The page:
Any food book citing our heroine- the American food writer Laurie Colwin (who died tragically young) as an influence has an automatic advantage conferred upon it in our eyes. Referencing Colwin’s Lo-Fi Batterie De Cuisine as aspirational in its pared back aesthetic and cut to the chase necessity, Holland’s own book is paying its literary and culinary dues.
Holland’s gentle and scholarly approach starts with a wander through the subject of the Grape and particularly the European Grape before settling in for a chat about France, focusing upon selected departements and acknowledging their collective status as gastronomic High Priestess. Both rural, home cooking and the more esoteric Michelin starry eyed high jinks are given the nod and in one short passage we have Escoffier, Bourdain and El Bulli name checked. Holland knows her onions. Or should that be oignons?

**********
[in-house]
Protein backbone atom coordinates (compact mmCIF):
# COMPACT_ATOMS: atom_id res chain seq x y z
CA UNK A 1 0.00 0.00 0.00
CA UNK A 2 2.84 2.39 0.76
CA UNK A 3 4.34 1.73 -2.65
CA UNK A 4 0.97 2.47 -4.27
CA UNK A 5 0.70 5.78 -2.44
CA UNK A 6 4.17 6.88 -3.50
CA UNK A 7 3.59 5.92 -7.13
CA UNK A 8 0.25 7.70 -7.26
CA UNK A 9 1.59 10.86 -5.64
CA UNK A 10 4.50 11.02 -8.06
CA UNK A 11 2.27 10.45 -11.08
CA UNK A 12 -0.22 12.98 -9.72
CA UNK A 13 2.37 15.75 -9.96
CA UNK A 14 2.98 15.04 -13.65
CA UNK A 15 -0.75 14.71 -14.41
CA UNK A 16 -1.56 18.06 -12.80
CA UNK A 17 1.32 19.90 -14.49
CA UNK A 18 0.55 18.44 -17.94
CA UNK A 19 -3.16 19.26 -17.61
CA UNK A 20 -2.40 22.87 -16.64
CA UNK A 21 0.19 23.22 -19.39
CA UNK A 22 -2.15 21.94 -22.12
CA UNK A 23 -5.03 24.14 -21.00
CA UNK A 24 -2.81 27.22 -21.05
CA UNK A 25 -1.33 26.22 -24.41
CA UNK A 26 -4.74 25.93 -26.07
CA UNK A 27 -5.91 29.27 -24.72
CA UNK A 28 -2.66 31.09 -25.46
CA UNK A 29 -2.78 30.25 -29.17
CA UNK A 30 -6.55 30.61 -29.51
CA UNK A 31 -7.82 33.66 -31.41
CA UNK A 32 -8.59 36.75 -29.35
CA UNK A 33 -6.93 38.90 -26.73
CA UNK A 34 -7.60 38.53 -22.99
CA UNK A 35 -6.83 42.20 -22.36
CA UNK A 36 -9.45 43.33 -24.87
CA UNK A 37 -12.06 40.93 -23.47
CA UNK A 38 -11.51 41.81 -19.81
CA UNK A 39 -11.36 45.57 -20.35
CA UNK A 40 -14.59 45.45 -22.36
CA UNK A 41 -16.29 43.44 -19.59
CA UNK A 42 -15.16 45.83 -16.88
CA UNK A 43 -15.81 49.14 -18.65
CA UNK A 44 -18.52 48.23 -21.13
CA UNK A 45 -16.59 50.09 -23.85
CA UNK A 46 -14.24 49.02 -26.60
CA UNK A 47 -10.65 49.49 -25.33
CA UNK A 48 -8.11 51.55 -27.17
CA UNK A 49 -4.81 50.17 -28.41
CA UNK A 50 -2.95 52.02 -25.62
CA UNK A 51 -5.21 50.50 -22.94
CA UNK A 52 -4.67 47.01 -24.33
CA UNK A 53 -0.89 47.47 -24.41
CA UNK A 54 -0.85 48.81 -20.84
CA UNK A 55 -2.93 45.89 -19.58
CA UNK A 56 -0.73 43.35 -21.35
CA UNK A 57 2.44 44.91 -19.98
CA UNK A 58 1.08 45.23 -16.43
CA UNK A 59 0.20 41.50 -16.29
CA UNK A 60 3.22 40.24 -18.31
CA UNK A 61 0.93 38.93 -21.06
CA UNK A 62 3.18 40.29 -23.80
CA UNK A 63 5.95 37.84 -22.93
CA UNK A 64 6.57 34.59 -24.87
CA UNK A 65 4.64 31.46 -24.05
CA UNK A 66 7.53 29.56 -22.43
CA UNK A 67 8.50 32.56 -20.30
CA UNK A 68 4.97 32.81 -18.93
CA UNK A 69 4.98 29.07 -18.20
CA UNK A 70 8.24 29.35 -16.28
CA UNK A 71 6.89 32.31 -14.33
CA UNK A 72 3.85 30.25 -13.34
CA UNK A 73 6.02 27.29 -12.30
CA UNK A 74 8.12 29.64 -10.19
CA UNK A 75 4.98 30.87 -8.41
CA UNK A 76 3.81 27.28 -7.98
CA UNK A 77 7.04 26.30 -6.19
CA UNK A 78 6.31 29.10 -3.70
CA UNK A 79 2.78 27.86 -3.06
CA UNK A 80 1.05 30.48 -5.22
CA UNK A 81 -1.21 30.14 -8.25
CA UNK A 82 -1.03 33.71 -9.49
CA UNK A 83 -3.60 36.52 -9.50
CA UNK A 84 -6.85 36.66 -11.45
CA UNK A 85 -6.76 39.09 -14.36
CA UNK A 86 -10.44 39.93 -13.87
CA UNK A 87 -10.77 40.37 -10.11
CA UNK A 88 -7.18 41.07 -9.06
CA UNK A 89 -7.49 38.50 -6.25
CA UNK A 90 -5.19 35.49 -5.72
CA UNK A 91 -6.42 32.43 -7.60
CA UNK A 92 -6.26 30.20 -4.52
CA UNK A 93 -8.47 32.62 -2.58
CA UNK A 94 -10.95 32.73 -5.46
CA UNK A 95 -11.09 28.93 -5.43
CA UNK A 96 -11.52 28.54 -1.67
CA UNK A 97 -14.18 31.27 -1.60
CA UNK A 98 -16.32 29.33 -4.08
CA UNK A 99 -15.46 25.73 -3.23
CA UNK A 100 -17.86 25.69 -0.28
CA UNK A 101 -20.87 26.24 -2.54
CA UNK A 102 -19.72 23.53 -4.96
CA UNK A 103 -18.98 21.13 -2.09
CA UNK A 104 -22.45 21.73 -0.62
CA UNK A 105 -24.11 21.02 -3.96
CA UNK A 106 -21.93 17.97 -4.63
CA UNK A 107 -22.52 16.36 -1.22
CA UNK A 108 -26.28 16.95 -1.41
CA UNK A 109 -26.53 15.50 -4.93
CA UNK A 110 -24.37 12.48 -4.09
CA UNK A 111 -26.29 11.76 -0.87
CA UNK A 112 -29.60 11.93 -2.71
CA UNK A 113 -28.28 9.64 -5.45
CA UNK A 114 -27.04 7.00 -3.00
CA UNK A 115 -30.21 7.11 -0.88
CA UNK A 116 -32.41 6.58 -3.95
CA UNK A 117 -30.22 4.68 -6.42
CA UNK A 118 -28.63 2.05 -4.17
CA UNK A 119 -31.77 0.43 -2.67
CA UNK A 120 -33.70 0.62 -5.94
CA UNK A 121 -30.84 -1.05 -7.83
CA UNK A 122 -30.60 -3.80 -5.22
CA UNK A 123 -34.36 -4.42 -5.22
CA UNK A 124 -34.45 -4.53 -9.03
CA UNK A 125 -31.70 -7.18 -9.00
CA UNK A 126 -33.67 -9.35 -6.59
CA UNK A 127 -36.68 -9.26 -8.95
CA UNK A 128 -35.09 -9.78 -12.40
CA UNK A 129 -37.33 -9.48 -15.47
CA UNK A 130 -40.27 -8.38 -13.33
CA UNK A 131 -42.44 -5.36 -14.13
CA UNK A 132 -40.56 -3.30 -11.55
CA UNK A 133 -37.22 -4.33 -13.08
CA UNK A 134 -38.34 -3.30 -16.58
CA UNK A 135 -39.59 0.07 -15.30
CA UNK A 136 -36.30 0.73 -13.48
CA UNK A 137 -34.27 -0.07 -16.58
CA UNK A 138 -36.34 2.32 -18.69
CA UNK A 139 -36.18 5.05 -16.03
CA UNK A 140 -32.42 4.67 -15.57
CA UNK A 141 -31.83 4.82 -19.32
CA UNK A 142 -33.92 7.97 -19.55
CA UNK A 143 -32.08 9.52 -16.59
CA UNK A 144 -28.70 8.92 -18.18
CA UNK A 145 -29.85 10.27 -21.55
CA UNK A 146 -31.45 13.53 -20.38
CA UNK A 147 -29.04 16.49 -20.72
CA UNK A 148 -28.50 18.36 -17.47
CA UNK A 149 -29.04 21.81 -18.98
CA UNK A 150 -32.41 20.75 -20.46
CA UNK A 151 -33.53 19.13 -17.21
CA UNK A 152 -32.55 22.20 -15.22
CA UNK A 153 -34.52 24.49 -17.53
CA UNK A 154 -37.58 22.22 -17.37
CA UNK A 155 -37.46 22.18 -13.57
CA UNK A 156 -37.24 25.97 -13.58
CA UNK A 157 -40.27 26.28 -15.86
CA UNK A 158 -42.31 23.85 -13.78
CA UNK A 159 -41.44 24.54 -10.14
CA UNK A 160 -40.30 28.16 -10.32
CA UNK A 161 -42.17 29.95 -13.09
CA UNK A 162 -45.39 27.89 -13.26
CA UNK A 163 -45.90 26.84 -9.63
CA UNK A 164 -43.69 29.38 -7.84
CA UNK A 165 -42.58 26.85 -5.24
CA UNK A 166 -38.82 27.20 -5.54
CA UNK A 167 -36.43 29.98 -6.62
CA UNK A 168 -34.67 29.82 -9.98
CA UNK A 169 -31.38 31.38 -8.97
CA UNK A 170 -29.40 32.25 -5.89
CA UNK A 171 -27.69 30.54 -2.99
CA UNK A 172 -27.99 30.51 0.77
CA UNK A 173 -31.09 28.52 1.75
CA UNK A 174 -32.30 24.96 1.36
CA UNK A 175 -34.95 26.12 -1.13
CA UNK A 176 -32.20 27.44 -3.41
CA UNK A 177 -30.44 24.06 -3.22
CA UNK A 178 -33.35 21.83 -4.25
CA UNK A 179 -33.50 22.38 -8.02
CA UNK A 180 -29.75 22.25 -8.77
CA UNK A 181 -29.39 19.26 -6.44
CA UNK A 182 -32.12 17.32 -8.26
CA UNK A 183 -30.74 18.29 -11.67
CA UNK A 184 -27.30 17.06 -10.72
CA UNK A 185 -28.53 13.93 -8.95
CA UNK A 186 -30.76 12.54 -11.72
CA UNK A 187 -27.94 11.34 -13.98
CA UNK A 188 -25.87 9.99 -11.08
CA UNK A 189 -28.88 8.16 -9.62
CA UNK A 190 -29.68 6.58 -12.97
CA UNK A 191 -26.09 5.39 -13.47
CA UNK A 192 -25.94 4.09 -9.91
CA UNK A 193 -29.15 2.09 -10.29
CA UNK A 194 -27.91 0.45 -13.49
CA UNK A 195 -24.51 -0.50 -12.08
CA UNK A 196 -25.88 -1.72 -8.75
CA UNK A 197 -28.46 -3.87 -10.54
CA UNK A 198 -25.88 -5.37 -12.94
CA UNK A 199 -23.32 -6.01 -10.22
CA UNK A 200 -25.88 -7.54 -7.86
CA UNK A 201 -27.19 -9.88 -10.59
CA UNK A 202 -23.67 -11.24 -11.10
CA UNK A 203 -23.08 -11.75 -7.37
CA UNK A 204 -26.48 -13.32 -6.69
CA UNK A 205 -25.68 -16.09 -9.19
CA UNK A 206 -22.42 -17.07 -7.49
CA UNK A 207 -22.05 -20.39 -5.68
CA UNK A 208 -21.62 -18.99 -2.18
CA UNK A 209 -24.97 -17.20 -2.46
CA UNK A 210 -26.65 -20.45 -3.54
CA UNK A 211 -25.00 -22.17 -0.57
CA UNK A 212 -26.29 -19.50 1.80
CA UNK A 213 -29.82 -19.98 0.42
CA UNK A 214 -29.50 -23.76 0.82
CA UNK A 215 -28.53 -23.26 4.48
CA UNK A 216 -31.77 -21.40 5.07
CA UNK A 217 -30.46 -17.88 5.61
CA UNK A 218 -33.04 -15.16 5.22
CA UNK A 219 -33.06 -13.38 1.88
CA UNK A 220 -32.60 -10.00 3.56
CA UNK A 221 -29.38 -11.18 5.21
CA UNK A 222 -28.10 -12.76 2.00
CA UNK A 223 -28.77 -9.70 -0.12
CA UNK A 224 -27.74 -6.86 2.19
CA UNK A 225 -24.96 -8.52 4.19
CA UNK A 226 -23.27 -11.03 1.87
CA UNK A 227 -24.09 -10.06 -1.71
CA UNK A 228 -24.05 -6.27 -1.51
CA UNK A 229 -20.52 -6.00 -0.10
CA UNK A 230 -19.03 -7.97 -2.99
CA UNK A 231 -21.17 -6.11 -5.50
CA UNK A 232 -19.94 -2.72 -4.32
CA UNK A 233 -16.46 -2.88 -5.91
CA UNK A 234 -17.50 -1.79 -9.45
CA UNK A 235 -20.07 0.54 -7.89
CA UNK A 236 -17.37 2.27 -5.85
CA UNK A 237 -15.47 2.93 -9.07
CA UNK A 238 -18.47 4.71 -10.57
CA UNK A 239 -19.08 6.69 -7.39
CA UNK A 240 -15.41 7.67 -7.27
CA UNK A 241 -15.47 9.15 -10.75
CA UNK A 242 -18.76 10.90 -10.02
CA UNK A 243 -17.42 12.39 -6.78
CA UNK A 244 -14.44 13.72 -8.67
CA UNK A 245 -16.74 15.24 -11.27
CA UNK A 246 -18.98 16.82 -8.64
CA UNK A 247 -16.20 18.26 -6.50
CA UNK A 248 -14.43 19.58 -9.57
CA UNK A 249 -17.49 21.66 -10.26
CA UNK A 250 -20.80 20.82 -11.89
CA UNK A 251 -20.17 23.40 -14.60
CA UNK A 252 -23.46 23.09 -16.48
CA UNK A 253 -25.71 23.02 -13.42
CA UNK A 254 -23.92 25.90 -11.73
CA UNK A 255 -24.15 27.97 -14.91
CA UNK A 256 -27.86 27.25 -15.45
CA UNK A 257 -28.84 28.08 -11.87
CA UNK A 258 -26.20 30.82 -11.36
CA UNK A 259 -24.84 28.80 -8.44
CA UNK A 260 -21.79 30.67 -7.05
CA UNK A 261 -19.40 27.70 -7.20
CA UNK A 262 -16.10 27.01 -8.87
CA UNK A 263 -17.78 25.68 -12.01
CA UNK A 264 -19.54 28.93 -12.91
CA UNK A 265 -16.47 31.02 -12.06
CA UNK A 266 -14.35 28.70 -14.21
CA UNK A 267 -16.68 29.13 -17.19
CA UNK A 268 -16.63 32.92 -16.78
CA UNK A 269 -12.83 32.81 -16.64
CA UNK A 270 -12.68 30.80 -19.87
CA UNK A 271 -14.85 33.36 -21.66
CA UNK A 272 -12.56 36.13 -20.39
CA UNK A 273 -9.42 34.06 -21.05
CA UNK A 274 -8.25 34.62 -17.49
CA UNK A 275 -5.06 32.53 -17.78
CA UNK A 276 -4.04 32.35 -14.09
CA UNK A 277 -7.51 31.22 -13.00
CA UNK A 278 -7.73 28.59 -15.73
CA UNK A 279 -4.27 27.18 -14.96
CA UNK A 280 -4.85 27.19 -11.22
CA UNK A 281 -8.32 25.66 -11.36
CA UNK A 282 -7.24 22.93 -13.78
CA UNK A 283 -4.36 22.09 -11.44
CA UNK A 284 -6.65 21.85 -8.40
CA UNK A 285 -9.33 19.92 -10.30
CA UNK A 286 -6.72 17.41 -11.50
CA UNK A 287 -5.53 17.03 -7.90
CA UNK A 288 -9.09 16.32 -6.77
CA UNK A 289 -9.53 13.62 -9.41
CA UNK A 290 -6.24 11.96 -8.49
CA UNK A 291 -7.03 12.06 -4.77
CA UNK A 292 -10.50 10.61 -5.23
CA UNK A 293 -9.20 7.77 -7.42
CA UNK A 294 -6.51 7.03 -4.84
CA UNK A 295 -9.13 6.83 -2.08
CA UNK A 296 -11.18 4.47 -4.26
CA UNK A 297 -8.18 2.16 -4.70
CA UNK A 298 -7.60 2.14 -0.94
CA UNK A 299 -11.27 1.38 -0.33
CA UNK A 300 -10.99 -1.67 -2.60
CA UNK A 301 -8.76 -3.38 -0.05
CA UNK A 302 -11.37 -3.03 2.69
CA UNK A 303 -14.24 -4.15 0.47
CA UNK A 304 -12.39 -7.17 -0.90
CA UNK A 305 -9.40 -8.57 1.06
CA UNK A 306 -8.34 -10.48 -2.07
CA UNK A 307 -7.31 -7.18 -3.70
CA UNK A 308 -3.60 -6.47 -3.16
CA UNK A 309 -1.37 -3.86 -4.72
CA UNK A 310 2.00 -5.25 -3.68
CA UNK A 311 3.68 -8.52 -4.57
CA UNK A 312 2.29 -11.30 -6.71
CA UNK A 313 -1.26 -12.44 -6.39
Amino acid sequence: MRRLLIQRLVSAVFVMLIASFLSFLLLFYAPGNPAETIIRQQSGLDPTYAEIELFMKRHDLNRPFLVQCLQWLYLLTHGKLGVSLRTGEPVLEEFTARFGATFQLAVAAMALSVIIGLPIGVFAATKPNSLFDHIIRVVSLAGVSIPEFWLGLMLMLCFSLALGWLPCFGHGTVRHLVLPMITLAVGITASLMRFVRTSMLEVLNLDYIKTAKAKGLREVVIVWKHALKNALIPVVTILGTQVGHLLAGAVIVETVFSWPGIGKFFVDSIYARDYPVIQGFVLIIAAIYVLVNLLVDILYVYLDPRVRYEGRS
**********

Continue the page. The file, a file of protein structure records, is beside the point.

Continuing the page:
We roam the highways and byways of the great cuisines of the World charmed and distracted by all manner of tables, graphs and statistical fancies, charting their cross pollination and Darwinian fight for supremacy. Europe to the Middle East, Asia to Africa and onto the Americas, we have breadth but not deep meta analysis. Some regions are skated over- we get a reduction of China into two of its ‘ingredients’ Szechuanese and Cantonese cooking suggesting that Holland felt less assured of her ability to do China justice. To be fair to her, China really is too large for any section in a wider ranging book to do it justice.
Spiked with autobiographical detail and quirky word play- Chile names depicted as swaggering and sinister members of a Barrio Gang- Ancho, Piquin, Cascabel and Habanero delighted us. Recipes are offered at the end of each section; chosen by the author to best represent a region and accompanied by ingredient glossaries that are in themselves, masterpieces of time, place and description.